So much science in art

My beginning students learn that there is a lot of science in art.  This is an old article but I kept it to reblog:  A neuroscientist working in an art museum.  I was prompted to blog it today after having a conversation yesterday with a lady who had just completed her masters in psychology and was hoping to consult in the corporate world, rather than enter private medical practice, and to incorporate art into her work.  Maybe we’ll work together on something…..

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A thousand words…

A couple days ago one of my Absolute Beginners students came to the studio for some follow-up lessons.  She had been practicing in the intervening year and had also bought some books containing lessons.  They were fine books and she had learned a lot from them as you can see from the work she produced that she showed me.

Student watercolor work

Some of this students work. Yes, I know it’s a photoshop together, just couldn’t get the right angle for a table-top shot.

Nevertheless, if a picture is worth a thousand words, and a youtube video a million, then sometimes a little bit of extra in-person instruction is priceless. Sometimes I’ve shown students the difference between the brushstrokes they’re making and what they need to do to get the effect they’re aiming for by making the two types of brushstroke on their inner arm. Often it’s also picking up on the slight difference between to two in order to guide them.

Art on Main

Art on Main in Old Town La Quinta is close to the closest show to my house and I’m looking forward to setting up there this coming Saturday.  Come by if you’re in the area.  I’m going to be outside the Grill on Main.

Saturday, Feb. 3, 10am to 4pm
78100 Main Street, La Quinta, CA 92253

Painting of women in Uganda

Featured Painting: And the Sun Rises by Paul Nzalamba with Master Storyteller Lungala Rubidiri


Over 80 artists sell their paintings, jewelry, ceramics, photography, textiles, glass, sculptures and more along Old Town La Quinta’s charming Main Street.
Music by Barry Minniefield from The Voice.
Free Admission & Parking. Come for the art, stay for the day!

Monthly newsletter for February

Here’s what’s happened and happening at Skyscapes in February.

Folded Flamingo

Flamingo watercolor painting

Teach’s Folded Flamingo.

Many years ago I went through a bird-painting phase.  A couple of these have made great subjects for my Monday afternoon class.  This Monday just past, I guided the group through creating a flamingo that had folded its long neck up so it could hide its beak in its wings.  Here’s the group having completed their versions of Folded Flamingo.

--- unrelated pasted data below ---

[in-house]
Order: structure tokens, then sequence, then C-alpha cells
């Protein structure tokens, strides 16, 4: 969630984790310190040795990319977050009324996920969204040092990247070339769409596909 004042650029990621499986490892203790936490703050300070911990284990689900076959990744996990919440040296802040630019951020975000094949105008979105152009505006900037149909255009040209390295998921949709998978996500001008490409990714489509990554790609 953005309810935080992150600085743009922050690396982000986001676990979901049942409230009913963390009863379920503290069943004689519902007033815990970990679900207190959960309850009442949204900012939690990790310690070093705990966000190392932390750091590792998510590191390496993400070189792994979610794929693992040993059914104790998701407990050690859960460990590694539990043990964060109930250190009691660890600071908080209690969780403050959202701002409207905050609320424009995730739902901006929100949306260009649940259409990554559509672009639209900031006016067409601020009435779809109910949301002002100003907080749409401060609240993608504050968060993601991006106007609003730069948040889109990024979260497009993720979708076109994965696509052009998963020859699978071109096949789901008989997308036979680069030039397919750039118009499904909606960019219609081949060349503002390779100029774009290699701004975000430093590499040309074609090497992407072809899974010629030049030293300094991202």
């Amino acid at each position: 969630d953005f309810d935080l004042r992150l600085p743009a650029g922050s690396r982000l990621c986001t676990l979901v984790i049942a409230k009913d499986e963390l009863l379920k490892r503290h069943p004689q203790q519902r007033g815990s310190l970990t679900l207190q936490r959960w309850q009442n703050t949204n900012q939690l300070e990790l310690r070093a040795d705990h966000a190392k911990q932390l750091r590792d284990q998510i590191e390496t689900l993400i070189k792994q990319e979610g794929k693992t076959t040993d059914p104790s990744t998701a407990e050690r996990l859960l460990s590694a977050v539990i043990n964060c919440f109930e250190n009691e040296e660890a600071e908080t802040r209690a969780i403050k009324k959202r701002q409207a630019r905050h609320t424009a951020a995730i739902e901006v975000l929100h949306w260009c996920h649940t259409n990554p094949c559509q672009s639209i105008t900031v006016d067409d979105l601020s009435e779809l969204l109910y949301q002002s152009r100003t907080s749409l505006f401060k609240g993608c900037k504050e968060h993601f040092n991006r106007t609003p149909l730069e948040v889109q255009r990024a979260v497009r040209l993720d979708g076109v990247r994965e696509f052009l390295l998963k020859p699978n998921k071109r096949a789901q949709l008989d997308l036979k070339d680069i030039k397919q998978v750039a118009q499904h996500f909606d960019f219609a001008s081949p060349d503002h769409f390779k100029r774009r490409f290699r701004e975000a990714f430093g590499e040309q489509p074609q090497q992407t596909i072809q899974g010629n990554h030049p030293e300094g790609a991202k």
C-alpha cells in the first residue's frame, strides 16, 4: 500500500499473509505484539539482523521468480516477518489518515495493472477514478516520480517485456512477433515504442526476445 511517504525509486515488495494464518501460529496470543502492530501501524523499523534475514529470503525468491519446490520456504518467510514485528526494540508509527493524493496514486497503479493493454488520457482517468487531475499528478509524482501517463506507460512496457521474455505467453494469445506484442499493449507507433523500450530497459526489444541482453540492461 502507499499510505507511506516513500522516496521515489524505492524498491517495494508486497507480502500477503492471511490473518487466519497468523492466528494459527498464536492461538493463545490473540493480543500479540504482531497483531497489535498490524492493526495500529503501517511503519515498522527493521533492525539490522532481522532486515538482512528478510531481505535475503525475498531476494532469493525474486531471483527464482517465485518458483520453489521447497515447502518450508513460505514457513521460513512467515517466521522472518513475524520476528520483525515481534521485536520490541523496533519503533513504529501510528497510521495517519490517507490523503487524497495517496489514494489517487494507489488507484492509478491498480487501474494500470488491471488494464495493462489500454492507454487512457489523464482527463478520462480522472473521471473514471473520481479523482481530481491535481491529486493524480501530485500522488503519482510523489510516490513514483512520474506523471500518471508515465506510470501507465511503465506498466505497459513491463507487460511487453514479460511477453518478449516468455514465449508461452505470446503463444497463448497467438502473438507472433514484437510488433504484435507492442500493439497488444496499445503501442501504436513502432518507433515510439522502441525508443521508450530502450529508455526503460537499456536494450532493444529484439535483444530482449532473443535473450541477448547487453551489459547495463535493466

student group with paintings

Seven more Folded Flamingo

Student progression.

About 15 months ago, ‘Jo’ took my absolute beginner’s class.  Earlier in the month, she took the class again, not having painted very much in between.  One of the things that I ask at the beginning of the class is what the student hopes to get out of it.  It can help me tailor the class a little to hopefully cover any specific items. In this class Jo was lucky in that she was the only one, so we got to discuss her progress a little more.

She had indeed painted the day before, using watercolor crayons.  The papers were tiny piece of printer or drawing paper – not the best surface.  Jo expressed that she had had difficulty making out what she had painted afterwards and had ended up using ink to define the items painted.  Towards the end of the afternoon, after the standard Shadows exercise, we looked at Jo’s paintings and I thought we could tackle one of them as a larger watercolor and make a more realistic painting.

Working a little larger does help.  This time we used watercolor paper (Canson 140lb cold press) – about 12×9″.  I drew a quick value sketch first on a scrap to outline some of the changes that we would make to make the little barrel cacti look more round, and the rocks “rocky”.  The main adjustments were addition of shadows/shading to bring out the shapes of the cacti and rocks.  I suggested a simple blue sky/purple hills/sandy mid-ground behind the cacti in order to make them stand out from it, rather than a green one of a similar tone.  The cacti flowers didn’t come out as well as hoped – I’m not by nature a floral painter and they were a little on the small side to do much more with than a bit of impressionism.

Jo said her husband thought everything she painted was wonderful, but when he came to pick her up after the class and we showed him the before and after, there was no faking those eyebrows shooting skyward.  Here’s the before (on the right! 🙂 ) and the after.

After and before cactus paintings

Monday’s cactus painting on the right, and Tuesday’s redo with Absolute Beginners class and a little individual guidance.

Conejo Barn

On Monday I taught my regular class at the Trilogy gated community.  I caught a few students working on the last few stages of their exercises.  They all want to remain anonymous so no faces!  The last one is from one student who took it home and completed it later.

student1working

student2working

student3working

student4working

It’s easier to do those wires by painting down, rather than up.

student5complete